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  4. Ugh, the litter! (It’s everywhere. All over Yosemite the “new” litter is masks. I even saw a rolled-up baby diaper on the trail. Come on people!) Aside from that, your photos were great, and the trip sounded fun.

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    1. Yes, it was upsetting. Nothing ruins a place for me faster than rude people, whether it’s noise or litter or something else disrespectful

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  5. The views from El Alto are really nice. Geese are very aggressive, but they bother me less than people littering – how selfish and rude. Another lovely walk and a great way to finish off your weekend 🙂

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  6. What a lovely place to explore on foot. I’ve never heard what sound male geese would make during the mating season in order to attract the female, but I know that the birds often become aggressive if they believe that their eggs or goslings are threatened. We have heaps of goose nests along the Garavogue River in Sligo and it’s an area we try to avoid in the springtime because if you get too close to the nest, a goose may attack to defend it. Thanks for sharing and have a good day 🙂 Aiva xx

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    1. Haha well you’re not missing anything with the goose sounds. It was unpleasant. They are definitely aggressive. We have geese in our back yard right now and we always keep our distance. I don’t like being close to birds in general, and I especially don’t want to have a standoff with a goose.

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  7. Hidden Falls was hidden– literally! Haha, bad pun…any case, it’s a shame that you couldn’t get closer to it, as it’s the highlight of the hiking trail. Those geese were all about business with their ruckus, and despite how annoying they were, you have to admit they were amusing all the same! A pleasant end to your time in Wyoming, and I have a feeling you might be back sooner than later! 😉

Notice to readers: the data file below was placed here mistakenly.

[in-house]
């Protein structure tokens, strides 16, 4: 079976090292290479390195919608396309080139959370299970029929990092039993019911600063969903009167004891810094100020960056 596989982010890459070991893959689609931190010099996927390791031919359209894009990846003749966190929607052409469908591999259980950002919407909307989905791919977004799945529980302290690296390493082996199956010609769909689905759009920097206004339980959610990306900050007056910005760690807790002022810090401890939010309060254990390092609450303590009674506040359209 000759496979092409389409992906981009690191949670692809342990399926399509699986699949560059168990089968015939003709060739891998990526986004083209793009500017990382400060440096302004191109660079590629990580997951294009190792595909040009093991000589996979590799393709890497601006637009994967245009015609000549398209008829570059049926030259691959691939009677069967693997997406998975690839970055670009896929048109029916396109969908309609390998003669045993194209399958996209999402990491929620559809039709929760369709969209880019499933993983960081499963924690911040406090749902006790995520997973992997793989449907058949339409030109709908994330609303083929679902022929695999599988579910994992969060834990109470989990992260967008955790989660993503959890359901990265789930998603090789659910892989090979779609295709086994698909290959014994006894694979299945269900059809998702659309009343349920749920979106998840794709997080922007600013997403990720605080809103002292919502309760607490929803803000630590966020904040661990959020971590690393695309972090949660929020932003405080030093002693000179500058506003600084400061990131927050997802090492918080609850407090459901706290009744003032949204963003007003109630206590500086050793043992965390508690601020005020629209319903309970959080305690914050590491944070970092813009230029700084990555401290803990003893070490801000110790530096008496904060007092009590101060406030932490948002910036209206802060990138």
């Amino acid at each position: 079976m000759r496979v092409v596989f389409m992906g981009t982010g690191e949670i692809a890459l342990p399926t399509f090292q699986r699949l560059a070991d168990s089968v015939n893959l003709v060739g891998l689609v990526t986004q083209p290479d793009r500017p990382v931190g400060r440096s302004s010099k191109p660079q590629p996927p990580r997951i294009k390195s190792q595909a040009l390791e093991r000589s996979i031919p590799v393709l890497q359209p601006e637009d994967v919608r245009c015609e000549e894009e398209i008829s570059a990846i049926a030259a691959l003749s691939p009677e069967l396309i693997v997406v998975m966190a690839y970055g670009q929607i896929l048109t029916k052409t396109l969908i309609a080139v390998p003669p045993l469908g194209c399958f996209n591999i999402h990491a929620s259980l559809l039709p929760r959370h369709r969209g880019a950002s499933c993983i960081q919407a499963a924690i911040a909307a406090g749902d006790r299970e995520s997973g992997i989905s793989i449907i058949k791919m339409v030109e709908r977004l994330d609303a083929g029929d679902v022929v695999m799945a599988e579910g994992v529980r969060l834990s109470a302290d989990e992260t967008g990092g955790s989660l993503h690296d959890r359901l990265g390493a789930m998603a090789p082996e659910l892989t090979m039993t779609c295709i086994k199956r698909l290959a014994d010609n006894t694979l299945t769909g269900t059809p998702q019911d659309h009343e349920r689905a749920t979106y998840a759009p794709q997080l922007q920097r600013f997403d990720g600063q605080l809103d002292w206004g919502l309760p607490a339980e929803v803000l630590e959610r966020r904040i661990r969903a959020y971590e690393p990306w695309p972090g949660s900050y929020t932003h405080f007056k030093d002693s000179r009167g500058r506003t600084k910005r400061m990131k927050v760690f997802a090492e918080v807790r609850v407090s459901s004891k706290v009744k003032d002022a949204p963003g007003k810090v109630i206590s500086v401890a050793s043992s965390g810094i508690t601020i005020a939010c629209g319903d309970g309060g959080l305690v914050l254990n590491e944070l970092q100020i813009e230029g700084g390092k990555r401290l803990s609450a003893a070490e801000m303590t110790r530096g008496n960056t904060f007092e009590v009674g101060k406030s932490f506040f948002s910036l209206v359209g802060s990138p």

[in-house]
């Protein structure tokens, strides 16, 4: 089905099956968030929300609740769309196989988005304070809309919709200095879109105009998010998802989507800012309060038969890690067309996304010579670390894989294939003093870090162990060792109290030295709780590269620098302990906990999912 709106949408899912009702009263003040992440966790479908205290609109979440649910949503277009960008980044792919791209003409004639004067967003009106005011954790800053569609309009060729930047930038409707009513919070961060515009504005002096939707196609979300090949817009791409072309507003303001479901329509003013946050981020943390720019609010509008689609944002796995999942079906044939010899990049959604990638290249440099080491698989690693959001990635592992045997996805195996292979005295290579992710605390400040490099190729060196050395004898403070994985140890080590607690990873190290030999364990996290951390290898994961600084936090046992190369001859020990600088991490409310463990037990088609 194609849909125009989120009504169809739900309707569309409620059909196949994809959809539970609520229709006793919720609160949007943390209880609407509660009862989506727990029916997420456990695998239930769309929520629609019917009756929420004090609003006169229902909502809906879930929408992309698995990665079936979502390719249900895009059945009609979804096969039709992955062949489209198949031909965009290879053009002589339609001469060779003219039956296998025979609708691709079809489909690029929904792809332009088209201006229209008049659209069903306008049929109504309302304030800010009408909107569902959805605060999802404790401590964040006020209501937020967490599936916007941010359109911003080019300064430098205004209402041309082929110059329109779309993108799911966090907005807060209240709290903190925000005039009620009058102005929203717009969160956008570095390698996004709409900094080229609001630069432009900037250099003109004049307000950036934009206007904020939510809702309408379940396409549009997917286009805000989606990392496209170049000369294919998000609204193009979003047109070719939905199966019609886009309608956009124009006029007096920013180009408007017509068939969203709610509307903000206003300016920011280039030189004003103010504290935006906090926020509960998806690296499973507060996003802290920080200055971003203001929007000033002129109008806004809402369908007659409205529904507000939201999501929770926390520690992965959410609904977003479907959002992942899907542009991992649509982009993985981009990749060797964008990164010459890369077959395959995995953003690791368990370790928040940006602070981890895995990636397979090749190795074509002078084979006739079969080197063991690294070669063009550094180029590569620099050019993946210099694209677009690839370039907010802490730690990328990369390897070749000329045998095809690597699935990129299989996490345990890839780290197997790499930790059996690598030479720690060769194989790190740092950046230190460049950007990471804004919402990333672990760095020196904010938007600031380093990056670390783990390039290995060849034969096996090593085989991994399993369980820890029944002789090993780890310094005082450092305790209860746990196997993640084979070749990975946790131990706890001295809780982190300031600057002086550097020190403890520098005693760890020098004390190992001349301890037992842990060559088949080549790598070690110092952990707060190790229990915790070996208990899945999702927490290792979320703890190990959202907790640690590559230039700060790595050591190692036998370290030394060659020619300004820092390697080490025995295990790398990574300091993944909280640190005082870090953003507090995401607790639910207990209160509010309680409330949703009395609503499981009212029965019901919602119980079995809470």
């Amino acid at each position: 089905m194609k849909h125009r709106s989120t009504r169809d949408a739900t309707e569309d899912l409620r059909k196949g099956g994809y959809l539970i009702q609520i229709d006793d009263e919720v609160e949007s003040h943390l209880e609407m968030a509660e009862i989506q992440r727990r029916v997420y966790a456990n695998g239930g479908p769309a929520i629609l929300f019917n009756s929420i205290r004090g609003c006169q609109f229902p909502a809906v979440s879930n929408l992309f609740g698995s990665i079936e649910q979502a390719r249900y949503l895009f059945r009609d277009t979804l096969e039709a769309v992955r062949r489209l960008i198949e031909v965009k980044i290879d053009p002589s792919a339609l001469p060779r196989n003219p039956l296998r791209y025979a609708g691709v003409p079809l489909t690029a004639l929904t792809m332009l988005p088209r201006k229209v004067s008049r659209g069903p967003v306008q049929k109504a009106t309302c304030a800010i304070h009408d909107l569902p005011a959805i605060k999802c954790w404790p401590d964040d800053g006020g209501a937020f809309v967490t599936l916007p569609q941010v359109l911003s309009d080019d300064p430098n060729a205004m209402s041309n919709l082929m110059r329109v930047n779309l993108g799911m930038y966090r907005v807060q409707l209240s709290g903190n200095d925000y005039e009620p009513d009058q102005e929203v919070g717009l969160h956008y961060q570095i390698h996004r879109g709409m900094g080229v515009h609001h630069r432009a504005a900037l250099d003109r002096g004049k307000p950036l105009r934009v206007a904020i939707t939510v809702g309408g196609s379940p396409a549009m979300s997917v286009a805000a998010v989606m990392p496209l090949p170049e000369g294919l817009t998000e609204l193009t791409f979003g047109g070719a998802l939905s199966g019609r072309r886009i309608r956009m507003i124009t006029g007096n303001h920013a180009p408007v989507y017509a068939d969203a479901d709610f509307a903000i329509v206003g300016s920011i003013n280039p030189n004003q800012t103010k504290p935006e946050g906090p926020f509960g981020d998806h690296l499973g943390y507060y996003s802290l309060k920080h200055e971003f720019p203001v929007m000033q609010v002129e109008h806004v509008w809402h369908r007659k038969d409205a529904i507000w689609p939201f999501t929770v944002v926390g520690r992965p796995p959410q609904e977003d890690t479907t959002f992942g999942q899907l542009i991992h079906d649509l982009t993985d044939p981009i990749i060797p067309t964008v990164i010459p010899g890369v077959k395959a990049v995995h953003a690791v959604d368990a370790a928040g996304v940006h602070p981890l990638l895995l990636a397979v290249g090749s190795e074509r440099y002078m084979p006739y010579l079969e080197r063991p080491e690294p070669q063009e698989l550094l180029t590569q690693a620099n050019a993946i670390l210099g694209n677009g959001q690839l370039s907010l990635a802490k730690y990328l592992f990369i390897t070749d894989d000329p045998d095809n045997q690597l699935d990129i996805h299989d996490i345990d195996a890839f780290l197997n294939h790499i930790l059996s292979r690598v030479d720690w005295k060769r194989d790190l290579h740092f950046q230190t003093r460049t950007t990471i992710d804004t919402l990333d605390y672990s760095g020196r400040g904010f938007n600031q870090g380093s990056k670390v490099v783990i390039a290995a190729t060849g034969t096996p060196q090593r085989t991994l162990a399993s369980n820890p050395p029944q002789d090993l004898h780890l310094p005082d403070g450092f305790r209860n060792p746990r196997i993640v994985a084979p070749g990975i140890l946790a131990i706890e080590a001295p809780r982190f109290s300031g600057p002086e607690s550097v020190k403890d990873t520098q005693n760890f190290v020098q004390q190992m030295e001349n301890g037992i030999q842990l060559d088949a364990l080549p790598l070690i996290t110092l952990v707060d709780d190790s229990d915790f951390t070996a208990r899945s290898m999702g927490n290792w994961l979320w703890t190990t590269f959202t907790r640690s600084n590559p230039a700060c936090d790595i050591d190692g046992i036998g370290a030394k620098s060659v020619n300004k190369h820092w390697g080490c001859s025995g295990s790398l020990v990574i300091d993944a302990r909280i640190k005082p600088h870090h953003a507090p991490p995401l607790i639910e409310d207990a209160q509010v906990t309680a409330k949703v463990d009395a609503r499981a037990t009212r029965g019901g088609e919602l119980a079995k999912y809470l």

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  8. I had to laugh at your description of your noisy lunch companions. Earlier today, after reading The Quiet Quail (who doesn’t like how loud Dottie Duck is) with my Kindergarten students, we talked about times when it’s appropriate to be loud and times when it’s appropriate to be quiet. Apparently those geese could use an education on this topic! By the way, I didn’t see a handstand photo?!

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    1. Haha yes, the geese definitely missed the memo. You’re right, I guess I didn’t end up doing a handstand here. I considered it at the high point but there wasn’t a safe spot to do so. I did one in Cheyenne, though, so that will have to count as the handstand for this whole trip.

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    1. I’d actually never heard of him, and since the visitor center was closed, I didn’t get to learn much about him. I’ll have to do some research of my own.

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  9. Too bad about the geese. They are all over the place here right now and new goslings are coming into the world. During the mating and molting seasons, they can be quite loud and dangerous. As to the litter, I have come to the conclusion that most people do not care about rules and common sense. Pity. Thanks for sharing Diana. Allan